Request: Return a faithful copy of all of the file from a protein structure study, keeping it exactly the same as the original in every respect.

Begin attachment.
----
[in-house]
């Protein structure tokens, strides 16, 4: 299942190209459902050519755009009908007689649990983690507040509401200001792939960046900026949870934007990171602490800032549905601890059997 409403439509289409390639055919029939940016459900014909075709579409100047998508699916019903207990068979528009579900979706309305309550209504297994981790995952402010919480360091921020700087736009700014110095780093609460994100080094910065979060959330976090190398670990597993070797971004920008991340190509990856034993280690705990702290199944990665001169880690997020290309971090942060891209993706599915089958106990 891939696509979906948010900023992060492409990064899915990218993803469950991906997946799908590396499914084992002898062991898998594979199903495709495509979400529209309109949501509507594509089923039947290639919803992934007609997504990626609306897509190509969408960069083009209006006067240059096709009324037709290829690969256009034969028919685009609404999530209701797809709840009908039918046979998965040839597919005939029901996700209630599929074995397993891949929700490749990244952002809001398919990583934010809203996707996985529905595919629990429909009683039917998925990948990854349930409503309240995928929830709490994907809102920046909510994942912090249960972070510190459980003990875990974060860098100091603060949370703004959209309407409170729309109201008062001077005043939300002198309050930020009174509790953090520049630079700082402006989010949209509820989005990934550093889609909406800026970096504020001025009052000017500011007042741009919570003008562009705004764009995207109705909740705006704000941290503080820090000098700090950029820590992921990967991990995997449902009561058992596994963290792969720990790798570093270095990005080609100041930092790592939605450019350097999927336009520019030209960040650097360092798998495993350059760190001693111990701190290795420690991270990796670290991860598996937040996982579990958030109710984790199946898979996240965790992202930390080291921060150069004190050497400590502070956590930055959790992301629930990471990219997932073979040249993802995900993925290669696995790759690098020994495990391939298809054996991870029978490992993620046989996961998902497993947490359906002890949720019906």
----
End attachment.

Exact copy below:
[in-house]
């Protein structure tokens, strides 16, 4: 299942190209459902050519755009009908007689649990983690507040509401200001792939960046900026949870934007990171602490800032549905601890059997 409403439509289409390639055919029939940016459900014909075709579409100047998508699916019903207990068979528009579900979706309305309550209504297994981790995952402010919480360091921020700087736009700014110095780093609460994100080094910065979060959330976090190398670990597993070797971004920008991340190509990856034993280690705990702290199944990665001169880690997020290309971090942060891209993706599915089958106990 891939696509979906948010900023992060492409990064899915990218993803469950991906997946799908590396499914084992002898062991898998594979199903495709495509979400529209309109949501509507594509089923039947290639919803992934007609997504990626609306897509190509969408960069083009209006006067240059096709009324037709290829690969256009034969028919685009609404999530209701797809709840009908039918046979998965040839597919005939029901996700209630599929074995397993891949929700490749990244952002809001398919990583934010809203996707996985529905595919629990429909009683039917998925990948990854349930409503309240995928929830709490994907809102920046909510994942912090249960972070510190459980003990875990974060860098100091603060949370703004959209309407409170729309109201008062001077005043939300002198309050930020009174509790953090520049630079700082402006989010949209509820989005990934550093889609909406800026970096504020001025009052000017500011007042741009919570003008562009705004764009995207109705909740705006704000941290503080820090000098700090950029820590992921990967991990995997449902009561058992596994963290792969720990790798570093270095990005080609100041930092790592939605450019350097999927336009520019030209960040650097360092798998495993350059760190001693111990701190290795420690991270990796670290991860598996937040996982579990958030109710984790199946898979996240965790992202930390080291921060150069004190050497400590502070956590930055959790992301629930990471990219997932073979040249993802995900993925290669696995790759690098020994495990391939298809054996991870029978490992993620046989996961998902497993947490359906002890949720019906």